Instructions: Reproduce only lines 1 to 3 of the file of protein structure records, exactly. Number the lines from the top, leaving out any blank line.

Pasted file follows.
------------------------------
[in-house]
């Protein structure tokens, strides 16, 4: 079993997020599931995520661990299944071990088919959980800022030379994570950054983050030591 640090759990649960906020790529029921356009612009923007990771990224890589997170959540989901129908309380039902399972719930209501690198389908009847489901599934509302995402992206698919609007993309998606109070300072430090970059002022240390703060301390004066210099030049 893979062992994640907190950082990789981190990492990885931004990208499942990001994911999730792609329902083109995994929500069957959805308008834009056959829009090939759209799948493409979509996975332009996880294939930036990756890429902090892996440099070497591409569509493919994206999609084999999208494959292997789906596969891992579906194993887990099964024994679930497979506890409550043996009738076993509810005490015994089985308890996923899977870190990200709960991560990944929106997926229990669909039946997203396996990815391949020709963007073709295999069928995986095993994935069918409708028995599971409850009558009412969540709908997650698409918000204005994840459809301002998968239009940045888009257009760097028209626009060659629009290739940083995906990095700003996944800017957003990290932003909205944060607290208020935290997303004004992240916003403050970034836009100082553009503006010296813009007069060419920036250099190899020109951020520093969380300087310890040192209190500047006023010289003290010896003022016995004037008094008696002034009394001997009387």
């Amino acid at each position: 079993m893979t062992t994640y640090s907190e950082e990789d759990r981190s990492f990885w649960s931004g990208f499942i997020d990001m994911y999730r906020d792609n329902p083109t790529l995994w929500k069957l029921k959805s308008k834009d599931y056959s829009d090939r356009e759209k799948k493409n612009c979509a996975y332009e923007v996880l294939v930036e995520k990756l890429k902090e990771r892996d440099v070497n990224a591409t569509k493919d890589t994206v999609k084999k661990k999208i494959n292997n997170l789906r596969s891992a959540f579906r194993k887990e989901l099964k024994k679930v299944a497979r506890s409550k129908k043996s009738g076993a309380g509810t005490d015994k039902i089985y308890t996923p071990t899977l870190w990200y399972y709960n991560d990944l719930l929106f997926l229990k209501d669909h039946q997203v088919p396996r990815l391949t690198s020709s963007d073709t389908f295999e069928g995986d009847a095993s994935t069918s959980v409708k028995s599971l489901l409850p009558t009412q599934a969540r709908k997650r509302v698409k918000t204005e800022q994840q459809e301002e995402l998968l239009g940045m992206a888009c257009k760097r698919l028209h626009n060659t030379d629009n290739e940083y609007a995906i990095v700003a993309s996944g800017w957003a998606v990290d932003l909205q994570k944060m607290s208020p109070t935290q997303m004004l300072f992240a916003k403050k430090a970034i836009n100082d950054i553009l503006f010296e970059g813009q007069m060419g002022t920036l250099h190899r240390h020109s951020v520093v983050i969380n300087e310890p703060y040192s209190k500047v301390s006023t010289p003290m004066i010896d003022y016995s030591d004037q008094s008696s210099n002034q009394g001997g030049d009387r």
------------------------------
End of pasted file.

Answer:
[in-house]
């Protein structure tokens, strides 16, 4: 079993997020599931995520661990299944071990088919959980800022030379994570950054983050030591 640090759990649960906020790529029921356009612009923007990771990224890589997170959540989901129908309380039902399972719930209501690198389908009847489901599934509302995402992206698919609007993309998606109070300072430090970059002022240390703060301390004066210099030049 893979062992994640907190950082990789981190990492990885931004990208499942990001994911999730792609329902083109995994929500069957959805308008834009056959829009090939759209799948493409979509996975332009996880294939930036990756890429902090892996440099070497591409569509493919994206999609084999999208494959292997789906596969891992579906194993887990099964024994679930497979506890409550043996009738076993509810005490015994089985308890996923899977870190990200709960991560990944929106997926229990669909039946997203396996990815391949020709963007073709295999069928995986095993994935069918409708028995599971409850009558009412969540709908997650698409918000204005994840459809301002998968239009940045888009257009760097028209626009060659629009290739940083995906990095700003996944800017957003990290932003909205944060607290208020935290997303004004992240916003403050970034836009100082553009503006010296813009007069060419920036250099190899020109951020520093969380300087310890040192209190500047006023010289003290010896003022016995004037008094008696002034009394001997009387």
């Amino acid at each position: 079993m893979t062992t994640y640090s907190e950082e990789d759990r981190s990492f990885w649960s931004g990208f499942i997020d990001m994911y999730r906020d792609n329902p083109t790529l995994w929500k069957l029921k959805s308008k834009d599931y056959s829009d090939r356009e759209k799948k493409n612009c979509a996975y332009e923007v996880l294939v930036e995520k990756l890429k902090e990771r892996d440099v070497n990224a591409t569509k493919d890589t994206v999609k084999k661990k999208i494959n292997n997170l789906r596969s891992a959540f579906r194993k887990e989901l099964k024994k679930v299944a497979r506890s409550k129908k043996s009738g076993a309380g509810t005490d015994k039902i089985y308890t996923p071990t899977l870190w990200y399972y709960n991560d990944l719930l929106f997926l229990k209501d669909h039946q997203v088919p396996r990815l391949t690198s020709s963007d073709t389908f295999e069928g995986d009847a095993s994935t069918s959980v409708k028995s599971l489901l409850p009558t009412q599934a969540r709908k997650r509302v698409k918000t204005e800022q994840q459809e301002e995402l998968l239009g940045m992206a888009c257009k760097r698919l028209h626009n060659t030379d629009n290739e940083y609007a995906i990095v700003a993309s996944g800017w957003a998606v990290d932003l909205q994570k944060m607290s208020p109070t935290q997303m004004l300072f992240a916003k403050k430090a970034i836009n100082d950054i553009l503006f010296e970059g813009q007069m060419g002022t920036l250099h190899r240390h020109s951020v520093v983050i969380n300087e310890p703060y040192s209190k500047v301390s006023t010289p003290m004066i010896d003022y016995s030591d004037q008094s008696s210099n002034q009394g001997g030049d009387r």